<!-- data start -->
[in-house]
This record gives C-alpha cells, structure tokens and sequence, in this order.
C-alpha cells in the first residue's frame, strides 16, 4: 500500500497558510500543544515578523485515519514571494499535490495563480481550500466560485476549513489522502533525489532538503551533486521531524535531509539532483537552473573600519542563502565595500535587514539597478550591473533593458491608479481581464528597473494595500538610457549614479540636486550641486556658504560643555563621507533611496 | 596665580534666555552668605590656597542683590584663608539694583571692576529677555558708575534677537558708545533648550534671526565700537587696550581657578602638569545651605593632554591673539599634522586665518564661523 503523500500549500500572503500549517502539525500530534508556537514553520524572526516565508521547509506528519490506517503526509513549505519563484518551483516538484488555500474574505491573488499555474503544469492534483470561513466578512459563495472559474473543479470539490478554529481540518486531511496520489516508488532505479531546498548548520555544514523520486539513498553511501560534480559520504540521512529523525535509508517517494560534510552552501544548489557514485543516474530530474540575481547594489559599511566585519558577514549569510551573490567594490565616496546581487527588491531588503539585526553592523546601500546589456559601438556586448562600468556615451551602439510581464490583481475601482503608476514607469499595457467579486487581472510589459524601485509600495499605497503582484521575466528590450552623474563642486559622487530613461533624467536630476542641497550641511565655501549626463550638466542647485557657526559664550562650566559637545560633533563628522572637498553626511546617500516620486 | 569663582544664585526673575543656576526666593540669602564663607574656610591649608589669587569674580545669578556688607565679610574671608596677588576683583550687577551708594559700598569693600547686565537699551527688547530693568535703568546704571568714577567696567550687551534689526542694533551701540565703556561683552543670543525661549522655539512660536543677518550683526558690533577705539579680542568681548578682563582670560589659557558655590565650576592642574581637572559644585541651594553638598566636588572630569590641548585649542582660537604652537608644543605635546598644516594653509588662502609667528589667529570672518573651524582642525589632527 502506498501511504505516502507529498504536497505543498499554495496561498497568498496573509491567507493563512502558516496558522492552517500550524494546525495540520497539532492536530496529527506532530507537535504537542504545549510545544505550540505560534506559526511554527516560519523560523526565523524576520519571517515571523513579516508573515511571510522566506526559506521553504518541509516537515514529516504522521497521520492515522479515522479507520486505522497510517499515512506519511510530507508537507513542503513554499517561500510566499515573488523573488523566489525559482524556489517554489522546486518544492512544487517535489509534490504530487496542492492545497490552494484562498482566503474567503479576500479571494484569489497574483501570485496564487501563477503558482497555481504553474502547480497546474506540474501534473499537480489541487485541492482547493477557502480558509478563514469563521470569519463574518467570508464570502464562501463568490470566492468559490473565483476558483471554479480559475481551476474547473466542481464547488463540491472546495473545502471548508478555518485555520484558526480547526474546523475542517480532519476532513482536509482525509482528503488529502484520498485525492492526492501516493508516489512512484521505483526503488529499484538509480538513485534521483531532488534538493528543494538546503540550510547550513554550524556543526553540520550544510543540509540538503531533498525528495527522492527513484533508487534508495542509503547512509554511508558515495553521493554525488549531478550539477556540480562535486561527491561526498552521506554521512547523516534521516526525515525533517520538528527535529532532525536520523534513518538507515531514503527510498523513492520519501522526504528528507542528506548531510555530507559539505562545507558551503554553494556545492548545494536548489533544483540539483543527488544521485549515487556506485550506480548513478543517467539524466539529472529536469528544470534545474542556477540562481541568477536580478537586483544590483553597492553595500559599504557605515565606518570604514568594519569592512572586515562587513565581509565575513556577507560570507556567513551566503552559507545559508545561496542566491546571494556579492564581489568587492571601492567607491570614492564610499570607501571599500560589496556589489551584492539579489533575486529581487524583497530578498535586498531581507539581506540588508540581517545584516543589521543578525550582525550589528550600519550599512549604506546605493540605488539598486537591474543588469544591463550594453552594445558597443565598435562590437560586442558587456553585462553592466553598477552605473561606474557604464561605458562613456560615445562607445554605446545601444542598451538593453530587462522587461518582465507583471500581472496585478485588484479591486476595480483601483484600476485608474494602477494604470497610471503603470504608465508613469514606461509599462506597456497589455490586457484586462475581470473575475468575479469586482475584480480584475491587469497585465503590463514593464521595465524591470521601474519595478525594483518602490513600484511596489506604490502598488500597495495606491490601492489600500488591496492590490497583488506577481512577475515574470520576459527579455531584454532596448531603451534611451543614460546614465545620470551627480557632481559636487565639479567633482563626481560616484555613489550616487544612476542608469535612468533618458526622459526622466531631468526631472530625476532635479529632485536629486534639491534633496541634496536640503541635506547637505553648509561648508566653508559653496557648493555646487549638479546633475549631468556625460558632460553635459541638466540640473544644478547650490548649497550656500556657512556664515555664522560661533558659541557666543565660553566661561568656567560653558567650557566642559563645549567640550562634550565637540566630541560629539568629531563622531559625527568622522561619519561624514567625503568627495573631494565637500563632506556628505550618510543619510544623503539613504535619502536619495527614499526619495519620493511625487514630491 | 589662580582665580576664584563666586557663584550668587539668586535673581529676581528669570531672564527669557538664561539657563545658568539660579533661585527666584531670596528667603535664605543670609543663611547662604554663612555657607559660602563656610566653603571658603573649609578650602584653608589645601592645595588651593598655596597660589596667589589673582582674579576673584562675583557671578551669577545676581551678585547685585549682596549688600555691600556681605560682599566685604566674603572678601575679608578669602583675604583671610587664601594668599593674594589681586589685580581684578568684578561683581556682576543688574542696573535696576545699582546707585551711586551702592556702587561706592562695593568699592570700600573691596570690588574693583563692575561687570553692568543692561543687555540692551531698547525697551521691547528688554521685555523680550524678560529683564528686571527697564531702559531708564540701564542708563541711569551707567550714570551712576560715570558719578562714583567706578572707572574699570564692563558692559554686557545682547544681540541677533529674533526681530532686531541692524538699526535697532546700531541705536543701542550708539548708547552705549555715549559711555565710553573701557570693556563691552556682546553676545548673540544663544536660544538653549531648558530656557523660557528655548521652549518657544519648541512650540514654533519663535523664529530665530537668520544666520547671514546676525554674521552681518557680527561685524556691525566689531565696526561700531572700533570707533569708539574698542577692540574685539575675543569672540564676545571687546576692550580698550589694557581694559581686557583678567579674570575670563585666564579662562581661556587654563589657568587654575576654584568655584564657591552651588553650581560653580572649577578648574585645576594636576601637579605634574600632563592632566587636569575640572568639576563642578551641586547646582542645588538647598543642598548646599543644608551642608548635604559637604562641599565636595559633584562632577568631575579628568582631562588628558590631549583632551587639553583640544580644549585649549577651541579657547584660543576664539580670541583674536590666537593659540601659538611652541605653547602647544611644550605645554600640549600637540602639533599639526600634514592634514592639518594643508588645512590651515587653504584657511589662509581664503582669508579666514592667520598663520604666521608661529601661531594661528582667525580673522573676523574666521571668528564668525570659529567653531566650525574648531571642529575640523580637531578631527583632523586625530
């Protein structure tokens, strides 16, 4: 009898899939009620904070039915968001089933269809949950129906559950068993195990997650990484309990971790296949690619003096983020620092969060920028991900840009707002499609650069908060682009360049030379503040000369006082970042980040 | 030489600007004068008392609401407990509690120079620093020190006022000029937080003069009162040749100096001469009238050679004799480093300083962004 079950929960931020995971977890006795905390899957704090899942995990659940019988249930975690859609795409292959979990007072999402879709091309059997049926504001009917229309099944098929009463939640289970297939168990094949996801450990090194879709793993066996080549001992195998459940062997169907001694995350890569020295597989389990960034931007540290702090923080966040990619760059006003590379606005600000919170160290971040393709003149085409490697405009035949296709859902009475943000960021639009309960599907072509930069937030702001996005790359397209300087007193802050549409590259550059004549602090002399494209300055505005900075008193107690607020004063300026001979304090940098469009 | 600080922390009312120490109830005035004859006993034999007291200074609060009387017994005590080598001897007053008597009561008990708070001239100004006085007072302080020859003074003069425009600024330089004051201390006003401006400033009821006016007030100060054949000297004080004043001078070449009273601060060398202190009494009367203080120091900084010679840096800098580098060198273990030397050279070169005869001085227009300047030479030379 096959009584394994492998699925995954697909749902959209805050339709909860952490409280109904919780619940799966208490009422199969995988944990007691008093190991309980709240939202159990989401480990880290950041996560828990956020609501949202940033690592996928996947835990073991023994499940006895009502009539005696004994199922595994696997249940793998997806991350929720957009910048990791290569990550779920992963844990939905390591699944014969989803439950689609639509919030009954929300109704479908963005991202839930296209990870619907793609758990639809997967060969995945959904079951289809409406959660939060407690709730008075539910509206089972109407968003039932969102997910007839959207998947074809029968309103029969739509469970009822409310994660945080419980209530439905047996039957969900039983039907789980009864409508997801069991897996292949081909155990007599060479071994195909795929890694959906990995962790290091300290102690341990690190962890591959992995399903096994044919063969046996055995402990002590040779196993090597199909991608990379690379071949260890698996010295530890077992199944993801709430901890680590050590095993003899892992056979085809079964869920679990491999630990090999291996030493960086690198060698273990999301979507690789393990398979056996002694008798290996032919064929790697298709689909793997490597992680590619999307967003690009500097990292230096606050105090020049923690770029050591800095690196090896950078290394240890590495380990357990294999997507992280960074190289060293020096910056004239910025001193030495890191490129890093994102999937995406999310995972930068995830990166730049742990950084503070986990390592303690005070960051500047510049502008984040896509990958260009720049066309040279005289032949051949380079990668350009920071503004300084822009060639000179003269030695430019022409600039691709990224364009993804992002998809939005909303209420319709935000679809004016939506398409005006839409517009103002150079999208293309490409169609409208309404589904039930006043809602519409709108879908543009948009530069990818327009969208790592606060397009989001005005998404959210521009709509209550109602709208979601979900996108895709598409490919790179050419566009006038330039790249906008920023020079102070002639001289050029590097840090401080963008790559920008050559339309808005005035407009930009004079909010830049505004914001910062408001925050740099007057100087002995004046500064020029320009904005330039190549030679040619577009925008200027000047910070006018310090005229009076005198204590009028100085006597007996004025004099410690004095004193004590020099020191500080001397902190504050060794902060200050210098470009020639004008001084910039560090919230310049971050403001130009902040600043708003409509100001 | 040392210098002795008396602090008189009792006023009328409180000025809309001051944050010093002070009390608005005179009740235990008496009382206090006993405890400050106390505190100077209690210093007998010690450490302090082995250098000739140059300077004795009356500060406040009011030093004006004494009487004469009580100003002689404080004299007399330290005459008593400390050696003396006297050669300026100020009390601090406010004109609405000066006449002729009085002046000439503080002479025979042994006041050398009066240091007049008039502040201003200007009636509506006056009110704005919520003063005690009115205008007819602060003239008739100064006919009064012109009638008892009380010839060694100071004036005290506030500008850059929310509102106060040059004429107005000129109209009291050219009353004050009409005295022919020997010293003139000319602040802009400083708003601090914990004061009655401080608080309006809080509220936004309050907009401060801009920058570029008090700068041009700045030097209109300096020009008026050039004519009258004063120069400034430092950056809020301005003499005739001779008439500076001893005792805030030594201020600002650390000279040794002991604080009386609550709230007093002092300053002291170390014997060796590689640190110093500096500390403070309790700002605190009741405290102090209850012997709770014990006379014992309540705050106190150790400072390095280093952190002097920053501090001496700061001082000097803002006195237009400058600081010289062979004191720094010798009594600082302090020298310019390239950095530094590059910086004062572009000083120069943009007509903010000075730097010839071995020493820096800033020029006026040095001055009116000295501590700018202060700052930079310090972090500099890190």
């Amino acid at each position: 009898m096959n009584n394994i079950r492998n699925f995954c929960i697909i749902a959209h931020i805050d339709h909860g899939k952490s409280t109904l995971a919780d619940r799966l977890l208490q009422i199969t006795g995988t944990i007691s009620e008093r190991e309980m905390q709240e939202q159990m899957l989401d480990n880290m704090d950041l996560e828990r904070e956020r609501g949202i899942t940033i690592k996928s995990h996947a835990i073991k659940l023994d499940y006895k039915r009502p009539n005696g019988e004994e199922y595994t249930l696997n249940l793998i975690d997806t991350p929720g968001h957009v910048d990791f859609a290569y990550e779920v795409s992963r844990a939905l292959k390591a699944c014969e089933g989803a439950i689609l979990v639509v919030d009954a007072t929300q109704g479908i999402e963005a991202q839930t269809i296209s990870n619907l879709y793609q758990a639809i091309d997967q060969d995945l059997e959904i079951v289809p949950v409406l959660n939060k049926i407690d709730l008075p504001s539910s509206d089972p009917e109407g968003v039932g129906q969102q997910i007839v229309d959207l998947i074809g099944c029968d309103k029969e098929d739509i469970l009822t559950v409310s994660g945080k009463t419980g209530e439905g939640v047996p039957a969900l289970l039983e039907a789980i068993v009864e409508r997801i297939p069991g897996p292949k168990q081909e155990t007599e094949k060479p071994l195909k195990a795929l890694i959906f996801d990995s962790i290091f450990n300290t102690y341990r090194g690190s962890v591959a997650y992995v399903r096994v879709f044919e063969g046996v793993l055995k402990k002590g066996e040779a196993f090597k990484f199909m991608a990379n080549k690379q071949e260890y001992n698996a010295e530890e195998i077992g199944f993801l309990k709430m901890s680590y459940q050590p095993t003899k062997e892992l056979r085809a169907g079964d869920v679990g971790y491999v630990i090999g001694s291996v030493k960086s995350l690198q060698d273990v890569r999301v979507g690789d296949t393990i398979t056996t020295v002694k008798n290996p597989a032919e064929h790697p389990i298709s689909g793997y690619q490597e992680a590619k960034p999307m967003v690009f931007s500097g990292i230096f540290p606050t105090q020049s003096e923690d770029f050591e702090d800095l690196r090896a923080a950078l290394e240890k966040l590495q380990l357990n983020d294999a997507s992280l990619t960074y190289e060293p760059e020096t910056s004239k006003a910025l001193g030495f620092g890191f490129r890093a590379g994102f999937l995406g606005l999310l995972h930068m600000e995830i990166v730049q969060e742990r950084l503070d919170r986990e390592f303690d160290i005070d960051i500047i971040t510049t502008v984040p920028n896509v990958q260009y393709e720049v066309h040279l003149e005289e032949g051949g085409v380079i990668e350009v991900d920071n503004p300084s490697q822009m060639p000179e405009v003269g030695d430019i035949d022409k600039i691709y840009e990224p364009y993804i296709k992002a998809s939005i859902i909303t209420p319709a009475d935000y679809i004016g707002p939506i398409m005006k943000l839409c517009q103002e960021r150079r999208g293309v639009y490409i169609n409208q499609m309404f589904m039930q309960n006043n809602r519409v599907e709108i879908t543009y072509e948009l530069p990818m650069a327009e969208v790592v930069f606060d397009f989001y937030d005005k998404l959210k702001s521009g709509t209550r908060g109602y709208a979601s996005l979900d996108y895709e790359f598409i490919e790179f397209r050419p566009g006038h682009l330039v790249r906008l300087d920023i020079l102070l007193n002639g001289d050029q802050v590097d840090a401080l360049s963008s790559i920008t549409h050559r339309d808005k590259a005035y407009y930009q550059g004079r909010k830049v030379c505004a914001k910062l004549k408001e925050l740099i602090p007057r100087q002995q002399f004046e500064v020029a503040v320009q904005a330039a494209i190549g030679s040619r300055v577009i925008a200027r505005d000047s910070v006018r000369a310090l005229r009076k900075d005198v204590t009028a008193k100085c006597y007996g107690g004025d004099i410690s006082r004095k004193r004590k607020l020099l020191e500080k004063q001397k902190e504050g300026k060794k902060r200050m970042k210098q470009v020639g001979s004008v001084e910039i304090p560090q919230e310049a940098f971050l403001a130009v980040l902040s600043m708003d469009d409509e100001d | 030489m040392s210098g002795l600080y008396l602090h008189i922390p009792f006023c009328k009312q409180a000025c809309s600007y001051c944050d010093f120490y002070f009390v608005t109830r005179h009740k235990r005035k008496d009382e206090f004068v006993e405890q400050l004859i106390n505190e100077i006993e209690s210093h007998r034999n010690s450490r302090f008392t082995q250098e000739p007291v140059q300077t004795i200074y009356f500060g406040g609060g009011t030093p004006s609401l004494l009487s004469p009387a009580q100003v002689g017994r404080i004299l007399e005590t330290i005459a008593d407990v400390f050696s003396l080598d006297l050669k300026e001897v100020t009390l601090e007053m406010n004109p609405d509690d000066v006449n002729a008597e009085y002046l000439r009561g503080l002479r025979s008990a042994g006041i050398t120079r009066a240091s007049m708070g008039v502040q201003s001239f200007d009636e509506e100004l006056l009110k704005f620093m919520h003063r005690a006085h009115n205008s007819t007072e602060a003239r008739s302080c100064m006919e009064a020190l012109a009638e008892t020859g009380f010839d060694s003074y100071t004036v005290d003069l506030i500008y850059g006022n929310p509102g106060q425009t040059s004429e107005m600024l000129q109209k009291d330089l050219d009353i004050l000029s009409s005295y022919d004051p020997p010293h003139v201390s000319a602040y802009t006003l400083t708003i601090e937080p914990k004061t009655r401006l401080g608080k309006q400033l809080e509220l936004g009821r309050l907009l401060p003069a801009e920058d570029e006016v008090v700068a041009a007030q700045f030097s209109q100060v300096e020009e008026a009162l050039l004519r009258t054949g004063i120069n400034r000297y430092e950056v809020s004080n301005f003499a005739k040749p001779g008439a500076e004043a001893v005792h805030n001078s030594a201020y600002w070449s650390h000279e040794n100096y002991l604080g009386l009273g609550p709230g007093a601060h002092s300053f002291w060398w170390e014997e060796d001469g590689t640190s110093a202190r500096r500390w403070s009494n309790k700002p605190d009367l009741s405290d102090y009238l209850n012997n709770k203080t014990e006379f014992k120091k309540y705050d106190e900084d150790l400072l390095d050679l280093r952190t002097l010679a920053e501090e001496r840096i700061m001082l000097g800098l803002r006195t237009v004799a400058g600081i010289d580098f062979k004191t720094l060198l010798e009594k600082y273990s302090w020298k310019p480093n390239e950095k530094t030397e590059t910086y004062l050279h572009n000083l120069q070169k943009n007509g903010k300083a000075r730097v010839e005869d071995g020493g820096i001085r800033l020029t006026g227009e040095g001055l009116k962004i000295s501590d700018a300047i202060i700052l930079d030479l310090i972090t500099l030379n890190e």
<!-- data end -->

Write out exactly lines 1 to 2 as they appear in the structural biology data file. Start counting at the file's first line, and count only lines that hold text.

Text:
[in-house]
This record gives C-alpha cells, structure tokens and sequence, in this order.